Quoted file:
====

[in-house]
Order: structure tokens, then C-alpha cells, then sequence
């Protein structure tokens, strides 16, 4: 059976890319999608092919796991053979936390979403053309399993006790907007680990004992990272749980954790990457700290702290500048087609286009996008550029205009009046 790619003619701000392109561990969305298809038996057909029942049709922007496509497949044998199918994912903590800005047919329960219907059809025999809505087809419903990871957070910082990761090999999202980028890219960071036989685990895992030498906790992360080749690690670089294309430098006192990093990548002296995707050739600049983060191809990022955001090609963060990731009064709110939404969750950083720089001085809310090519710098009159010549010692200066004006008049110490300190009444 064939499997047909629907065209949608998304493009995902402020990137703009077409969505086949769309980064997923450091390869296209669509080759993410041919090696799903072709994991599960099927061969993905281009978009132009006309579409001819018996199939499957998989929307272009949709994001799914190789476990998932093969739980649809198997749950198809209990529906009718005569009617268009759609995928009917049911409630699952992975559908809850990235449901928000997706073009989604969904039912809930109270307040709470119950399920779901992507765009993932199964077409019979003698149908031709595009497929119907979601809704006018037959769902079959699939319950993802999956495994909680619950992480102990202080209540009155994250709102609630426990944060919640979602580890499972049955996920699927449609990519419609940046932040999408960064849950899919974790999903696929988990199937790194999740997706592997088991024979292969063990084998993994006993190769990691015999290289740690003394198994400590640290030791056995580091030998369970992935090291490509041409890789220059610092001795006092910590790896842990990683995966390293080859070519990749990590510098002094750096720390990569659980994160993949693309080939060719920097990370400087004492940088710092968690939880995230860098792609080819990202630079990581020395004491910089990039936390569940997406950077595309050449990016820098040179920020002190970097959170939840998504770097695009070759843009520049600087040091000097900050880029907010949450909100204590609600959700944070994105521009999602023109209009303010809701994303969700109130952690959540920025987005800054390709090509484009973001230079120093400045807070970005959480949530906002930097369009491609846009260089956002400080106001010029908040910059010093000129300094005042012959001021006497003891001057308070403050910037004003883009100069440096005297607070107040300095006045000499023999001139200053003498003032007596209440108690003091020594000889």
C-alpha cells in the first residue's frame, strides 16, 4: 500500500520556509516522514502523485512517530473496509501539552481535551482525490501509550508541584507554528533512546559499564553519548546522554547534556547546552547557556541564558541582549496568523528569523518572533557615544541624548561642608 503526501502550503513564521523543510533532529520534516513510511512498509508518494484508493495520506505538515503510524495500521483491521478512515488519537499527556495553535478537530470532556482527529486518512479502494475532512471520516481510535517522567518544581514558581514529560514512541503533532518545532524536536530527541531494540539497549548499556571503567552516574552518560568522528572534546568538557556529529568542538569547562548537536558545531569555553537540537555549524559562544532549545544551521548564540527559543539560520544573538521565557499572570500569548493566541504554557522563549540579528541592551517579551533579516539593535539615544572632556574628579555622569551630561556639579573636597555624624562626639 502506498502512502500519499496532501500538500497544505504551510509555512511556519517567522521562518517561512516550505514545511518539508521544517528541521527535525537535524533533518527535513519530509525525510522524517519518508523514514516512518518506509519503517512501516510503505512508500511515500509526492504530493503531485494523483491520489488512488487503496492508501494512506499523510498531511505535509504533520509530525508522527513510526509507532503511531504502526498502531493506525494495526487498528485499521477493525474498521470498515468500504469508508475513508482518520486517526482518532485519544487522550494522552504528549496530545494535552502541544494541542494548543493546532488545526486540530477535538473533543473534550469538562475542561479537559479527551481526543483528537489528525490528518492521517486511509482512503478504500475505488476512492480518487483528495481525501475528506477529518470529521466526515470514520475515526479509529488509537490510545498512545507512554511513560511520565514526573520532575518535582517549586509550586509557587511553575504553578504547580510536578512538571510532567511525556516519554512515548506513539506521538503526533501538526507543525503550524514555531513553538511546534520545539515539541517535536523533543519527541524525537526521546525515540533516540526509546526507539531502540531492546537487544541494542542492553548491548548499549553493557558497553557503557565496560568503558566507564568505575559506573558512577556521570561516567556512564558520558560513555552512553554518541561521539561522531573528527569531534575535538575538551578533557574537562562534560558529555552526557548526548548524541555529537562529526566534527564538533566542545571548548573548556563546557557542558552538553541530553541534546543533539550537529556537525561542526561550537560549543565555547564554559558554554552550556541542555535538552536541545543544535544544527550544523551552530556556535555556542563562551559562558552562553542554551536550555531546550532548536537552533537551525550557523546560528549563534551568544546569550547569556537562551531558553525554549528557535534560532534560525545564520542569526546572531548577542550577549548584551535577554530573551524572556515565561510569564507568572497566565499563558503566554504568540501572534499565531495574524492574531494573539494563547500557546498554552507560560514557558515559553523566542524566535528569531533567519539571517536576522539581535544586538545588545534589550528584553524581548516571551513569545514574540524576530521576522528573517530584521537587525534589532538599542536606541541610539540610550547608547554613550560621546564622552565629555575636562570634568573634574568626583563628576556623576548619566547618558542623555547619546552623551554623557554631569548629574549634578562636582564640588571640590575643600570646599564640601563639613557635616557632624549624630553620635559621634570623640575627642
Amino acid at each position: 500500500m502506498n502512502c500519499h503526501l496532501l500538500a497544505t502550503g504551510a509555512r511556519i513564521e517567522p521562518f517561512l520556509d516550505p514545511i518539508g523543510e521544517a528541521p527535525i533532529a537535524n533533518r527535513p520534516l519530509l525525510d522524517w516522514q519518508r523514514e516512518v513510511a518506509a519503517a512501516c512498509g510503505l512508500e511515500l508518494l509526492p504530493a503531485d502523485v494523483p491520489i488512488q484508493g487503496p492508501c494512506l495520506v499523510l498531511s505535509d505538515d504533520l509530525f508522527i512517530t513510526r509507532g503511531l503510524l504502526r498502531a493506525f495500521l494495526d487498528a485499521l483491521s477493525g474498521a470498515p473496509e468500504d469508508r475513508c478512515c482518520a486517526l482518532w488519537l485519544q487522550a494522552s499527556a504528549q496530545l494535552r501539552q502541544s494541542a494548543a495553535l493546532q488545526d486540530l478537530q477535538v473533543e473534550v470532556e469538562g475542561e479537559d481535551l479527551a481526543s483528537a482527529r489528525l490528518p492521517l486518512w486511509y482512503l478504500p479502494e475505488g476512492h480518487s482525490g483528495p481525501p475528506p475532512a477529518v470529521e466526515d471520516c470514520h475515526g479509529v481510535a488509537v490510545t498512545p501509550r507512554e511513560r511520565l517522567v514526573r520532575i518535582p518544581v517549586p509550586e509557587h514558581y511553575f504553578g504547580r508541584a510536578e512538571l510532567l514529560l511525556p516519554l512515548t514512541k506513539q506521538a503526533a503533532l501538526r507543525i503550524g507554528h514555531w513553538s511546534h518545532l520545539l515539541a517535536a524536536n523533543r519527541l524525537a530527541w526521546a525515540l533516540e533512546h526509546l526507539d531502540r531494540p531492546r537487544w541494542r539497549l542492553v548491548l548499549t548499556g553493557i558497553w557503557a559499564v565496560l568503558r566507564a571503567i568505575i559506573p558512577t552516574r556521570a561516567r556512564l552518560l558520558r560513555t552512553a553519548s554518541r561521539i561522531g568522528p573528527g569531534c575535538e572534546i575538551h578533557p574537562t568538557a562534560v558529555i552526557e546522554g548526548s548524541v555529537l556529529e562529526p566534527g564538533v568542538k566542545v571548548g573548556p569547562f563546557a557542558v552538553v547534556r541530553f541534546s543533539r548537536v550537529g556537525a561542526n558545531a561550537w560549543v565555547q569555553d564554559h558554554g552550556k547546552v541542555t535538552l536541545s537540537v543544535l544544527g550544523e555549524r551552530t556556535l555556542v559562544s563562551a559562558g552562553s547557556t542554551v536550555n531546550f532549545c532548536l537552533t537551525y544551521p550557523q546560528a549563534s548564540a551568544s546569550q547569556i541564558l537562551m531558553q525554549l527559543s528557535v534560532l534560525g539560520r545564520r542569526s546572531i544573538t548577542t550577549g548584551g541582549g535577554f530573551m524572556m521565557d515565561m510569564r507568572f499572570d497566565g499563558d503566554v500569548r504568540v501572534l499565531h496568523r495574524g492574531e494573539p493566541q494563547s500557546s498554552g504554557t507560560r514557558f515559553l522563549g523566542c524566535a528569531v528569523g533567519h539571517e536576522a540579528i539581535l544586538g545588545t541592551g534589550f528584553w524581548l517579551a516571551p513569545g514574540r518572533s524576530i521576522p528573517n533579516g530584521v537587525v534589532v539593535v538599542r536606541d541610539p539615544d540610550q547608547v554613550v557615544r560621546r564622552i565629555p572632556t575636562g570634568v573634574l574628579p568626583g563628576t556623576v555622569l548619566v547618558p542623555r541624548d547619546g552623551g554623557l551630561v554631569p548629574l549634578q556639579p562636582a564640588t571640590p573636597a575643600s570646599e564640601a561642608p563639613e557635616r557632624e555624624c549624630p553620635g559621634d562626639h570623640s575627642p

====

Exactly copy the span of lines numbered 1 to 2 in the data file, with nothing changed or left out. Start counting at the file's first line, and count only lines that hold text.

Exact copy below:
[in-house]
Order: structure tokens, then C-alpha cells, then sequence